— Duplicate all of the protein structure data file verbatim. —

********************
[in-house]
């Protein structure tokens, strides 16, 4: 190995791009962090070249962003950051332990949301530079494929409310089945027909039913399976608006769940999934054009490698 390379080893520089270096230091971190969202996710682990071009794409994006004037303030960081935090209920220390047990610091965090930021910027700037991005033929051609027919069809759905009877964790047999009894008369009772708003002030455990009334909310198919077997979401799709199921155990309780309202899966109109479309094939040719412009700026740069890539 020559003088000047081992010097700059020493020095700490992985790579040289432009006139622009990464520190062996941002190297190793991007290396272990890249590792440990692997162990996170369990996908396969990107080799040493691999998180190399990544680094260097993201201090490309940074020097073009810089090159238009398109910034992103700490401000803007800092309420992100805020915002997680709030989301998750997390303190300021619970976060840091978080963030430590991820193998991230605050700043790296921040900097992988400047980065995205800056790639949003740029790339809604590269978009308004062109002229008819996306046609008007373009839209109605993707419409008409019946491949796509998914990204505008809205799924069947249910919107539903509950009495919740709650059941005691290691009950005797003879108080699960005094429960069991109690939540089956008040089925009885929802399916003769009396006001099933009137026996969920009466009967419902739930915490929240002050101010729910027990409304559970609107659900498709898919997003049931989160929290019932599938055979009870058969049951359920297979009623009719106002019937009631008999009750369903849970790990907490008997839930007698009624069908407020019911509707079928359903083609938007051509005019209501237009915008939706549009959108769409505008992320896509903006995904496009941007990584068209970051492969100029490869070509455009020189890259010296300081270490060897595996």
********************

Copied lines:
[in-house]
């Protein structure tokens, strides 16, 4: 190995791009962090070249962003950051332990949301530079494929409310089945027909039913399976608006769940999934054009490698 390379080893520089270096230091971190969202996710682990071009794409994006004037303030960081935090209920220390047990610091965090930021910027700037991005033929051609027919069809759905009877964790047999009894008369009772708003002030455990009334909310198919077997979401799709199921155990309780309202899966109109479309094939040719412009700026740069890539 020559003088000047081992010097700059020493020095700490992985790579040289432009006139622009990464520190062996941002190297190793991007290396272990890249590792440990692997162990996170369990996908396969990107080799040493691999998180190399990544680094260097993201201090490309940074020097073009810089090159238009398109910034992103700490401000803007800092309420992100805020915002997680709030989301998750997390303190300021619970976060840091978080963030430590991820193998991230605050700043790296921040900097992988400047980065995205800056790639949003740029790339809604590269978009308004062109002229008819996306046609008007373009839209109605993707419409008409019946491949796509998914990204505008809205799924069947249910919107539903509950009495919740709650059941005691290691009950005797003879108080699960005094429960069991109690939540089956008040089925009885929802399916003769009396006001099933009137026996969920009466009967419902739930915490929240002050101010729910027990409304559970609107659900498709898919997003049931989160929290019932599938055979009870058969049951359920297979009623009719106002019937009631008999009750369903849970790990907490008997839930007698009624069908407020019911509707079928359903083609938007051509005019209501237009915008939706549009959108769409505008992320896509903006995904496009941007990584068209970051492969100029490869070509455009020189890259010296300081270490060897595996």